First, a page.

The weaving of stories to influence voters is more active than ever, efforts to cast a candidate as “beholden” to some entity beyond the citizenry. Even as our technology has made quantum leaps since 1960, we see more storytellers than ever – nefarious and otherwise – depending on the human need for a compelling narrative to latch onto, to accept as gospel truth in a chaotic time, undisputed fact rising above the din.
Seeing these lonely hitchers is like driving by the closed sign on the Upstate Films marquee, or inadvertently standing a little too close to someone and having them freak out and move away as if you’re radioactive, even though you are masked. If you’ve slipped into a benumbed state of temporary pandemic forgetfulness, these now-quotidian occurrences can zap you right back into despair.
Coyotes prefer those less populated spots near the reservoir, away from industry, even of the mom’n’pop variety. Much warier of humans than black bears and deer, they patrol and prowl and scavenge and yip and bark and live their coyote lives mostly in darkness, rarely venturing to back yards and streets. Their combined calls create an eerie, keening, beautiful sound, awakening an uncommon fear in modern-day humans.
I was the designated grocery-shopper for my household In March and April, when Covid numbers were at their highest in
I first realized we as a culture were in for a lo-fi content boom in March, when late-night talk-show hosts retreated to their homes and interviewed celebrities via Zoom, or some equivalent. Big stars with earbuds, poorly lit in their kitchens, their kids in the background, with no edits to spice up the visuals. It was chaotic and oddly intimate.
I now believe I wasn’t actually in my home for long enough stretches to feel the lingering presences of those who came before. But now, having spent so many days, nights, and weeks within and around these walls – much more concentrated time and enforced stillness than ever before – I sense them. This new pandemic-induced version of myself has much more in common with my forebears than the old me. Of course they did not stay up all hours watching movies via cable television in what was once the dining room. No, they probably slept at sunset and awoke as dawn lit up these same bay windows. Even so, we lately share significantly more common ground.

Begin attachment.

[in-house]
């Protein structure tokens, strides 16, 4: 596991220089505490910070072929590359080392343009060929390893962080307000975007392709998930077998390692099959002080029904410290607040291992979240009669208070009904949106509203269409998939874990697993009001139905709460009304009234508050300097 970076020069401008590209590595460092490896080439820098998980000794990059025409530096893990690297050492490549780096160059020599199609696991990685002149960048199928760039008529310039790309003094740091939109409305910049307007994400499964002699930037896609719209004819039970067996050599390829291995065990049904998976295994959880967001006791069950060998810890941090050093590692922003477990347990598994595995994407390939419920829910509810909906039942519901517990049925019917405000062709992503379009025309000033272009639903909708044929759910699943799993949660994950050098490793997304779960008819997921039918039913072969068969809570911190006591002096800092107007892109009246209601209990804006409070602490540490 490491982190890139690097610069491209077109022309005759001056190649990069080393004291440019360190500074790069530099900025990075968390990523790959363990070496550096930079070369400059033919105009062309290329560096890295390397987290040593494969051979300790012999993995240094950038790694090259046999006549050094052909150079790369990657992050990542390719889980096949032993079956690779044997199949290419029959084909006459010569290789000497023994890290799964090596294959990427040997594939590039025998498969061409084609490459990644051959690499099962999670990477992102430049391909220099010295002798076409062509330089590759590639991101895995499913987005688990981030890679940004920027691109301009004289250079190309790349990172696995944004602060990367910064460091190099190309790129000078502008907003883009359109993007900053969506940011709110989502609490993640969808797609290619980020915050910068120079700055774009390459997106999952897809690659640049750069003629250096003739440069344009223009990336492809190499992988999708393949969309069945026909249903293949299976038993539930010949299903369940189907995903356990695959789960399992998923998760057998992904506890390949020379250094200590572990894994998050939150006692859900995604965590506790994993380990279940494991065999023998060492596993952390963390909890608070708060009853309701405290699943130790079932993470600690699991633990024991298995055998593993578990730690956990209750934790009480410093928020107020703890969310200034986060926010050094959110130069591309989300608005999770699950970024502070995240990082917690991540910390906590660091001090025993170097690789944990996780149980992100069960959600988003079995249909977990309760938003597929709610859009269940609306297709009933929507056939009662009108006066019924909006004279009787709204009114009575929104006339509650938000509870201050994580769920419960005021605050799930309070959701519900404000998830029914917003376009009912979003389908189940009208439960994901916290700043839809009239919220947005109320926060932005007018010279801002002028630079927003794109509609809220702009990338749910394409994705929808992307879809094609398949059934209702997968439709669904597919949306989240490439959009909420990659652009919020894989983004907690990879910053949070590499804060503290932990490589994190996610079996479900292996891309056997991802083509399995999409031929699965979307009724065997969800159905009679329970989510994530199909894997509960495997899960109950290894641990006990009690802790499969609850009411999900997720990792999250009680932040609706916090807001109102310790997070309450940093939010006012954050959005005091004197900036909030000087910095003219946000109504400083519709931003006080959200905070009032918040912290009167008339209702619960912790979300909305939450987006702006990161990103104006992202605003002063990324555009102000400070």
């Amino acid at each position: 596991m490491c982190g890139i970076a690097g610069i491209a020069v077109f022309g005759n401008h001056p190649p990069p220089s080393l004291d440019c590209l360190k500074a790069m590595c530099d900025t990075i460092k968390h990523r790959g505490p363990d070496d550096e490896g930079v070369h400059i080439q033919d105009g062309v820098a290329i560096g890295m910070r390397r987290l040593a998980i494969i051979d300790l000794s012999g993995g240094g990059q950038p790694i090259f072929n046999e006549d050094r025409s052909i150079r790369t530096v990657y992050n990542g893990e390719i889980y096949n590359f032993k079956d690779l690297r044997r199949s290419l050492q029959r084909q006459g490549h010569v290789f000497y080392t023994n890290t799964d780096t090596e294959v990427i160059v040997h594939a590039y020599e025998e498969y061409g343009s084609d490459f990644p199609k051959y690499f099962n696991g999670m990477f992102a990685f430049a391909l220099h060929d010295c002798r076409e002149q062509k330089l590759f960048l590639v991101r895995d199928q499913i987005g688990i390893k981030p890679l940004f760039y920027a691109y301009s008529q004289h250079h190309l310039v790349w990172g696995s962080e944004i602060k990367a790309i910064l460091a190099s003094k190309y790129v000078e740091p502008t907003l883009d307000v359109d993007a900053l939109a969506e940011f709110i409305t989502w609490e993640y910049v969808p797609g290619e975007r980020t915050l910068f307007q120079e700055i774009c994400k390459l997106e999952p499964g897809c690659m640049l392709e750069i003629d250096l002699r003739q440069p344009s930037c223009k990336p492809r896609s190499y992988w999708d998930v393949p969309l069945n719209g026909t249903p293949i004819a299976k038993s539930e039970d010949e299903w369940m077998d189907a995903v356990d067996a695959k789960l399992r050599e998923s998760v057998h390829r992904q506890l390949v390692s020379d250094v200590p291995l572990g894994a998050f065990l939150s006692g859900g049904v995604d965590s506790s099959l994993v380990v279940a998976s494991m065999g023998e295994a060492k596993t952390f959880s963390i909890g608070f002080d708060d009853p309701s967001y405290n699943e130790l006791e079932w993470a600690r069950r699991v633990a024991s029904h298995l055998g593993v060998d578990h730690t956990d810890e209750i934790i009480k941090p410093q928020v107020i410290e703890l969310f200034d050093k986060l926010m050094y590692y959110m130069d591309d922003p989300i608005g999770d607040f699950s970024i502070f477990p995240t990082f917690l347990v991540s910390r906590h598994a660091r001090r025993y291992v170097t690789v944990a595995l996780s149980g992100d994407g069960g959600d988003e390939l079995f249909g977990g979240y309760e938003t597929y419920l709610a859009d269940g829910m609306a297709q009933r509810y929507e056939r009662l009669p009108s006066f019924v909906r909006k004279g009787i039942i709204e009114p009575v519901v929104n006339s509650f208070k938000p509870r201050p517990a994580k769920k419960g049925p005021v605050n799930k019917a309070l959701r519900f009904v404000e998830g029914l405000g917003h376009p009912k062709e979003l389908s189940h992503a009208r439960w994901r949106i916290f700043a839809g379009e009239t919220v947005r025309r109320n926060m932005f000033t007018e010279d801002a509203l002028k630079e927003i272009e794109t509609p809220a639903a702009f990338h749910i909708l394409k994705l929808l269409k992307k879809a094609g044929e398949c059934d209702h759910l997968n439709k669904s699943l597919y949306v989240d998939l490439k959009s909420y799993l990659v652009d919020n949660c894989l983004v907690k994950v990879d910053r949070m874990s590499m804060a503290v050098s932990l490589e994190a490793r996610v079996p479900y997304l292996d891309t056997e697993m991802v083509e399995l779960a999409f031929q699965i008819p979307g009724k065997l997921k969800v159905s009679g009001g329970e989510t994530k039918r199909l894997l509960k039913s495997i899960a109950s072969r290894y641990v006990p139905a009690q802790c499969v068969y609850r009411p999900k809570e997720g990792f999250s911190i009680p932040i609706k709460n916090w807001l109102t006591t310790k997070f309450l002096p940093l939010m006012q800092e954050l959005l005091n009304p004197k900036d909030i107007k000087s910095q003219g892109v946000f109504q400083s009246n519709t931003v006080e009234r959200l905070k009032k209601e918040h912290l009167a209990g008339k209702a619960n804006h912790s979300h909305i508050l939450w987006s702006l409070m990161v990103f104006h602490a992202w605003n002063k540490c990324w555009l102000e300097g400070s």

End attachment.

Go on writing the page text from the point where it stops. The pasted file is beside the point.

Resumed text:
In the late Eighties, the band in which I played bass, the Fleshtones, led a sellout crowd from the Elysee Montmartre into the Boulevard de Rochechouart, Paris. Band and crowd chanted the refrain to a song, again and again, amid honking horns and confused pedestrians. I climbed with my bass into a tree in the median as hundreds gathered below, hollering, singing, chanting in French-accented rock’n’roll English. An unforgettable night was actually just beginning. I was 22.
The most remarkable aspect was the smell. A sharp tang, a sour musk – like a cross between sweaty gym socks and skunk; a scent you can feel on your face. Sitting in the car, my body contracted involuntarily. A message deep in my primal brain said: “You are not at the top of the food chain right now. Watch it.” It occurred to me every human should experience this deeply humbling, quiet terror. The sooner the better.
As their doors were closing indefinitely, my friends freaked out in various heartbreaking ways: scrambling, laying off staff, anxiously doing math, staring at bank balances on glowing laptop screens, taping closed signs to their doors and leaving them there, altering their websites, despairing for the future, grieving for plans scuttled, dreams seemingly crushed. Despite these dramatic circumstances, they held it together. To paraphrase Winston Churchill, when the going got tough, they kept going, albeit carefully, mindfully.
Word to the wise: If you’re going to slam your fist into something, try and connect with the knuckles of your index and middle fingers. They’re supported by a chunk of bone in the hand, and less likely to break. This was one takeaway of the summer of my broken bones.